1000 meters climbing, 1010 down. Only 5 k of dirt today.
Today it is one month until we get to the end of this ride. I am looking forward to going home and seeing my family, friends, and pets.
It poured during the night, and it was raining when we took down the tents and set off. I was hoping it would be dry by the time we got to camp so we could dry out the tents before we put them up again. So far I have not had to deal with putting up a soaking wet tent in the pouring rain, and hopefully I won’t have to.
My legs were really sore and stiff in the morning, from yesterday’s slipping and sliding trying to ride up steep gravel. I thought my bike seat must have slipped down as the first 40 kilometres my legs just didn’t feel right. Not helped by a couple of long and reasonably steep climbs early in the ride.
At the top of one short sharp climb, Grant and Asher were stopped at the side of the road, they had had a collision a few kilometres back which must have cracked the derailer on Grant’s bike. When Grant stood to go up the hill it broke completely. They were in the process of trying to make the bike single speed so Grant could finish the day. Grant is one of the riders who is still EFI (does every bit of the whole ride). When the dinner truck went past they stopped and put Grant’s bike on the truck to be fixed at camp. and Grant finished the day on a TDA bike.
Lunch was by Lago (lake) Villa Rica where a school rowing competition was taking place. On the lunch table was a large container of sausages from last night’s dinner, most of which were thrown away as most riders won’t touch left over meat the next day, as the fridge facilities are a chilli bin with a bag of ice! There was enough that every rider could have had at least one more the night before.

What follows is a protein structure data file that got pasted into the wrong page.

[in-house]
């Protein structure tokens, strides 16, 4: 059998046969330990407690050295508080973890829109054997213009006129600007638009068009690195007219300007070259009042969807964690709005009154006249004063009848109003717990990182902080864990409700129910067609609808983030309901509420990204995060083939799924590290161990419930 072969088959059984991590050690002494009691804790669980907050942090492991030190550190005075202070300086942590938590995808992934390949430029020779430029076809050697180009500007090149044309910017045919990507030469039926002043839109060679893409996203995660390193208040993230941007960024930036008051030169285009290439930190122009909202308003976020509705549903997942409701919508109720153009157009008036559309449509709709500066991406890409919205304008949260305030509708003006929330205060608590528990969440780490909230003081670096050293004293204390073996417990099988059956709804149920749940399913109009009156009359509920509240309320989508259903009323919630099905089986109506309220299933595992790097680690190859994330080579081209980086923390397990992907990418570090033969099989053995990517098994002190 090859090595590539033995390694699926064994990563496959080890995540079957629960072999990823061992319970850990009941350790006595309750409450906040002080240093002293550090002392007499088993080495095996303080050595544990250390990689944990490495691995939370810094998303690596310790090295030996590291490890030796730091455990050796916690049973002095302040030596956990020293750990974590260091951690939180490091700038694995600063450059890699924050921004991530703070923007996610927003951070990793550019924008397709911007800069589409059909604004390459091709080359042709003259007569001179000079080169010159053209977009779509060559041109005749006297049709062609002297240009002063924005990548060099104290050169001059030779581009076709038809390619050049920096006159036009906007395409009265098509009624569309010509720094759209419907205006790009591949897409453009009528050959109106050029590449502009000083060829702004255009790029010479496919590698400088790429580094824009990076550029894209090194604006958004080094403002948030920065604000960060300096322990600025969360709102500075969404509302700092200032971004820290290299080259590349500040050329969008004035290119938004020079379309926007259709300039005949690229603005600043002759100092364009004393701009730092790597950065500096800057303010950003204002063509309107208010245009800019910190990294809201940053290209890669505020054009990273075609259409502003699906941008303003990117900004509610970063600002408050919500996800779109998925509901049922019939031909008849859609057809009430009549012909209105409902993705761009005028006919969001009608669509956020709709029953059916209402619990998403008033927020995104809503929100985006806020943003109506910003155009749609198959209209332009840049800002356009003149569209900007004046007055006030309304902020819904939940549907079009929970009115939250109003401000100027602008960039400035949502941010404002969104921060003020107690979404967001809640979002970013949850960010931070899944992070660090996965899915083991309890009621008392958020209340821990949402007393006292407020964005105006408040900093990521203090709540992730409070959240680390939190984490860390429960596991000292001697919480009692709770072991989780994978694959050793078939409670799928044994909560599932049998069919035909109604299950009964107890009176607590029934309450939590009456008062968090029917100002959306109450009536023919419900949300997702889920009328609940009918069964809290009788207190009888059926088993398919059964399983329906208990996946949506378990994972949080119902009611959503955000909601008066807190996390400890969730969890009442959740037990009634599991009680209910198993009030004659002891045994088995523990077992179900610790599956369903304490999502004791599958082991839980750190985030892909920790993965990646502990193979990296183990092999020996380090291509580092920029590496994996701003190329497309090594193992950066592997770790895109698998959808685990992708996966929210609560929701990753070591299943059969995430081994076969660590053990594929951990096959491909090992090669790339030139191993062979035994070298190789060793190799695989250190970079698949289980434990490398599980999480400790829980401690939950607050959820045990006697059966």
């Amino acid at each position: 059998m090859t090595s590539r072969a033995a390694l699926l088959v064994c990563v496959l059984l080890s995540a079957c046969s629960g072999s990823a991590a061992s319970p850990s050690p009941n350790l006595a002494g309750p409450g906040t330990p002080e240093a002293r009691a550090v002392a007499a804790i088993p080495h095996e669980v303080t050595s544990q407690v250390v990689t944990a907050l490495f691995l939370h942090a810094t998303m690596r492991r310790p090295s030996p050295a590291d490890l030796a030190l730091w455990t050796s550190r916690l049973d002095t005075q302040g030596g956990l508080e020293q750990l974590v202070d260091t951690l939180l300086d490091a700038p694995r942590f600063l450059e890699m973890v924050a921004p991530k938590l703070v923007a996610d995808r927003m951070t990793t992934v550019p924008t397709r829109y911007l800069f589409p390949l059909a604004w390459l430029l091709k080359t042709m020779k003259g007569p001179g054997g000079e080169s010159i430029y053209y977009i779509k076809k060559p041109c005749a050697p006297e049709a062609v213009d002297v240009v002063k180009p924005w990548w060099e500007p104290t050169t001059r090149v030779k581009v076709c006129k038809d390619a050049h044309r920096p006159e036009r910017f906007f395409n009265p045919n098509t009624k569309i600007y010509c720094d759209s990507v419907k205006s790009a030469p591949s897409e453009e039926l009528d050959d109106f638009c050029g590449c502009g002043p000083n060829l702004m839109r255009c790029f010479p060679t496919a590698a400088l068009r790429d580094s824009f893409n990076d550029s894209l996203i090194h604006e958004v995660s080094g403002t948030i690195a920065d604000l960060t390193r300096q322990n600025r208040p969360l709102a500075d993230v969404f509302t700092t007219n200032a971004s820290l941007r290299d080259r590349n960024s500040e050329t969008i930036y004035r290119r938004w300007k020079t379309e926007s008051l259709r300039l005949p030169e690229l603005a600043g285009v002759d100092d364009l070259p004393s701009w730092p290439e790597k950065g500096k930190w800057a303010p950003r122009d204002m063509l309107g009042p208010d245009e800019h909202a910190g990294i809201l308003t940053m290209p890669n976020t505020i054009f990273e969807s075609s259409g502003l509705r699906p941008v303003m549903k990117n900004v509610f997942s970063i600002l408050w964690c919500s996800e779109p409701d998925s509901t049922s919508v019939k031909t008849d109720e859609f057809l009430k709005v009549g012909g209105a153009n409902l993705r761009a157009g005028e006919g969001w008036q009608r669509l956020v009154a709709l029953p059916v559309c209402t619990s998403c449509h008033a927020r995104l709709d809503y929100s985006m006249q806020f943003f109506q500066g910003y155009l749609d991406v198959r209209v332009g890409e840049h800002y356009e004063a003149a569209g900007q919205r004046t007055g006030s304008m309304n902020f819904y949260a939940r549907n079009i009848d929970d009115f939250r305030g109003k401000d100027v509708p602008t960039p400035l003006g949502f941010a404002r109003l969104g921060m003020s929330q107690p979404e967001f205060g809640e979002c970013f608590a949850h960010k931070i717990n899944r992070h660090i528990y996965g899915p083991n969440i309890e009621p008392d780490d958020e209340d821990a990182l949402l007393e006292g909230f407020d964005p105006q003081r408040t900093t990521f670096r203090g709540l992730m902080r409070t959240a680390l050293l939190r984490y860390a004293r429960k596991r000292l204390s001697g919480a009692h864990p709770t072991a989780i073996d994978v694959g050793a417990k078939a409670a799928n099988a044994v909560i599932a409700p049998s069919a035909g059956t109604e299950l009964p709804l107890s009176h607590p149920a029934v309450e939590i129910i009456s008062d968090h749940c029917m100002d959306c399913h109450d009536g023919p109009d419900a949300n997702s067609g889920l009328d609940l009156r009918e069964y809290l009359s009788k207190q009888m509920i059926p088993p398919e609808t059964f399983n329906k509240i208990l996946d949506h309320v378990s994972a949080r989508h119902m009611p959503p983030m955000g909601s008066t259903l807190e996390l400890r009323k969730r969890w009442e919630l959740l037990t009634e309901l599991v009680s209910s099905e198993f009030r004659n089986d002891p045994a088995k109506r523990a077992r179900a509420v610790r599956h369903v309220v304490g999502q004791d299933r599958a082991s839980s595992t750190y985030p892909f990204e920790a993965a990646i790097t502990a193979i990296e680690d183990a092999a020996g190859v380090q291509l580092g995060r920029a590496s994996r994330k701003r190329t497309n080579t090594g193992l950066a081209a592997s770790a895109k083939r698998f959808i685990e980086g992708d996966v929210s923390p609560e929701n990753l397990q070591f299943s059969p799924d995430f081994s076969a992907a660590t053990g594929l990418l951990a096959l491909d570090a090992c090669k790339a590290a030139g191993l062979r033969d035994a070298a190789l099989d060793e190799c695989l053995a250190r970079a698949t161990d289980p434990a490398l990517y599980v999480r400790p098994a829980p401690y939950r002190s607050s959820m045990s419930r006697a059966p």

After lunch we went south from Lago Villa Rica, over a mountain range then dropped down to Lago Calafquen. Unfortunately as it was raining and misty, so once again we could not see the scenery.
The countryside is really green. Unlike other areas where the cows are eating all day, here by mid morning here the cows are all full and dozing.
The weather cleared up in the early afternoon and by the time we got to camp it was warm and sunny. The camp owner said it was the first fine weather they had had in two weeks! The camp site looked like the day after a disaster, with all the riders drying tents, clothes, and shoes, all over the grass and fences.
There was a fence running along the edge of the camp ground, when I went to have a look over it I could see why there was a fence, as there was a sheer drop of a couple of hundred meters to the river below.
The camp owner had stocked up his fridge with Coke, beer and water. For the first time I had a beer with a plastic screw cap.
When I got to camp there was an option of a cabin which I took, as we have a really long day tomorrow and at least if it rains tonight my tent will be dry when I get to camp tomorrow.
Tomorrow we have 170 kilometres to ride: 1,060 climbing and 45 kilometres on dirt! My legs are already tired and stiff.
The camp had two Dachshunds that looked well fed and a number of cats. I had a raggy, hungry looking, German Shepherd hanging around my cabin, who I doubt very much belonged to the camp owners. I shared my dinner with him, which was burnt grilled chicken and partly raw mashed potatoes – he was much more appreciative of the cooking than me.